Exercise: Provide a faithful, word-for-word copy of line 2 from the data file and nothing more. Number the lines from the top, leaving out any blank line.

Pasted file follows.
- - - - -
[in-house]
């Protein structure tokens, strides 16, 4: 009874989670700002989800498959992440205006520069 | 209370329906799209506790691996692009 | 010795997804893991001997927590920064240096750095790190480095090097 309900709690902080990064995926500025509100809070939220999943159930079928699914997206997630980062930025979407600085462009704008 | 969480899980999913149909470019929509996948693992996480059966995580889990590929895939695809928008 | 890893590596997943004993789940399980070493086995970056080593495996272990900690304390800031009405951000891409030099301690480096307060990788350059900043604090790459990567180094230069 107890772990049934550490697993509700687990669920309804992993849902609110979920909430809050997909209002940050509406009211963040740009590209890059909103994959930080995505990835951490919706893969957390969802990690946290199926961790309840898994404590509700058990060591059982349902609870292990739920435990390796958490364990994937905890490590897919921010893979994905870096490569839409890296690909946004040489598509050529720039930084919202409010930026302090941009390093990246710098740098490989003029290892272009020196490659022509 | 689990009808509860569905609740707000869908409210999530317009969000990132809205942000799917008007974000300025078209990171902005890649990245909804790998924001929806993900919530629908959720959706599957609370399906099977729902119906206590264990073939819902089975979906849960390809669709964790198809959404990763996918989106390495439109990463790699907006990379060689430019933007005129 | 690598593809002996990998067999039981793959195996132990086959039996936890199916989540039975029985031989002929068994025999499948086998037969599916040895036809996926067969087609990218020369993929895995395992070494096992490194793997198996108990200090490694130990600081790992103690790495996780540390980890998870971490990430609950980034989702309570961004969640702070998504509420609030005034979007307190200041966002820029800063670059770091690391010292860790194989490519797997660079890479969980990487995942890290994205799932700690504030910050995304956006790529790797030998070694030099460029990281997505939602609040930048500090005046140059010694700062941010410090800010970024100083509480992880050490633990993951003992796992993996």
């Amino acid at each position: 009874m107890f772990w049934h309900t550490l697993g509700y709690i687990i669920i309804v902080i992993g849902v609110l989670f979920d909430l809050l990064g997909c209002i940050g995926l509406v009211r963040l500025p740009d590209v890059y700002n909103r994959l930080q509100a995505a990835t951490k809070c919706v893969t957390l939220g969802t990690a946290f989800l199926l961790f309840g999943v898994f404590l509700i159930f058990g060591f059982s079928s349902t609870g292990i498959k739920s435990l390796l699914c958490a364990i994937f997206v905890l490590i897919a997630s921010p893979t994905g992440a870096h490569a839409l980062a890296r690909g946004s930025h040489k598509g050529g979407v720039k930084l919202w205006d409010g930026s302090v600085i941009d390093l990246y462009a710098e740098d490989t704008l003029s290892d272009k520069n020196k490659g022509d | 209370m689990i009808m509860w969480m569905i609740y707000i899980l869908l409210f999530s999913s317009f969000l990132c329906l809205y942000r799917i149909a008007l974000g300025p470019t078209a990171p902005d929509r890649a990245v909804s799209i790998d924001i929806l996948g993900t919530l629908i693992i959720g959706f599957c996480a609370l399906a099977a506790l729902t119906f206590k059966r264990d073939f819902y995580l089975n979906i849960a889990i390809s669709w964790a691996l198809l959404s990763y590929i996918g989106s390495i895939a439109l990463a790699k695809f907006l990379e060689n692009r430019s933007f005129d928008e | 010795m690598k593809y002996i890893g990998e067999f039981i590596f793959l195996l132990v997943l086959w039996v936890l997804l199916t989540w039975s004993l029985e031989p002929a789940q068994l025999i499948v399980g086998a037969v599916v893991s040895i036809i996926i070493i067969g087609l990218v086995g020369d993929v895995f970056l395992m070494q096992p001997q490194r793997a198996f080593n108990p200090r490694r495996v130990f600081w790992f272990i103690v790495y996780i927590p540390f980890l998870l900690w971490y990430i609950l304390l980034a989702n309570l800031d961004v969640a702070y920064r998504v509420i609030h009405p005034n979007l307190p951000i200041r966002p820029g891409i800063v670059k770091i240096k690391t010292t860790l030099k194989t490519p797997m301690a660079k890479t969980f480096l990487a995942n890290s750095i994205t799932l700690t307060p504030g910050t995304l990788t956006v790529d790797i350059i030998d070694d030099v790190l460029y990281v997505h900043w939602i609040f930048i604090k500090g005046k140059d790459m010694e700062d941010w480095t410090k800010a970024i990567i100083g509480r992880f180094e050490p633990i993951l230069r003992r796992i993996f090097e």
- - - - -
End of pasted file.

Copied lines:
């Protein structure tokens, strides 16, 4: 009874989670700002989800498959992440205006520069 | 209370329906799209506790691996692009 | 010795997804893991001997927590920064240096750095790190480095090097 309900709690902080990064995926500025509100809070939220999943159930079928699914997206997630980062930025979407600085462009704008 | 969480899980999913149909470019929509996948693992996480059966995580889990590929895939695809928008 | 890893590596997943004993789940399980070493086995970056080593495996272990900690304390800031009405951000891409030099301690480096307060990788350059900043604090790459990567180094230069 107890772990049934550490697993509700687990669920309804992993849902609110979920909430809050997909209002940050509406009211963040740009590209890059909103994959930080995505990835951490919706893969957390969802990690946290199926961790309840898994404590509700058990060591059982349902609870292990739920435990390796958490364990994937905890490590897919921010893979994905870096490569839409890296690909946004040489598509050529720039930084919202409010930026302090941009390093990246710098740098490989003029290892272009020196490659022509 | 689990009808509860569905609740707000869908409210999530317009969000990132809205942000799917008007974000300025078209990171902005890649990245909804790998924001929806993900919530629908959720959706599957609370399906099977729902119906206590264990073939819902089975979906849960390809669709964790198809959404990763996918989106390495439109990463790699907006990379060689430019933007005129 | 690598593809002996990998067999039981793959195996132990086959039996936890199916989540039975029985031989002929068994025999499948086998037969599916040895036809996926067969087609990218020369993929895995395992070494096992490194793997198996108990200090490694130990600081790992103690790495996780540390980890998870971490990430609950980034989702309570961004969640702070998504509420609030005034979007307190200041966002820029800063670059770091690391010292860790194989490519797997660079890479969980990487995942890290994205799932700690504030910050995304956006790529790797030998070694030099460029990281997505939602609040930048500090005046140059010694700062941010410090800010970024100083509480992880050490633990993951003992796992993996």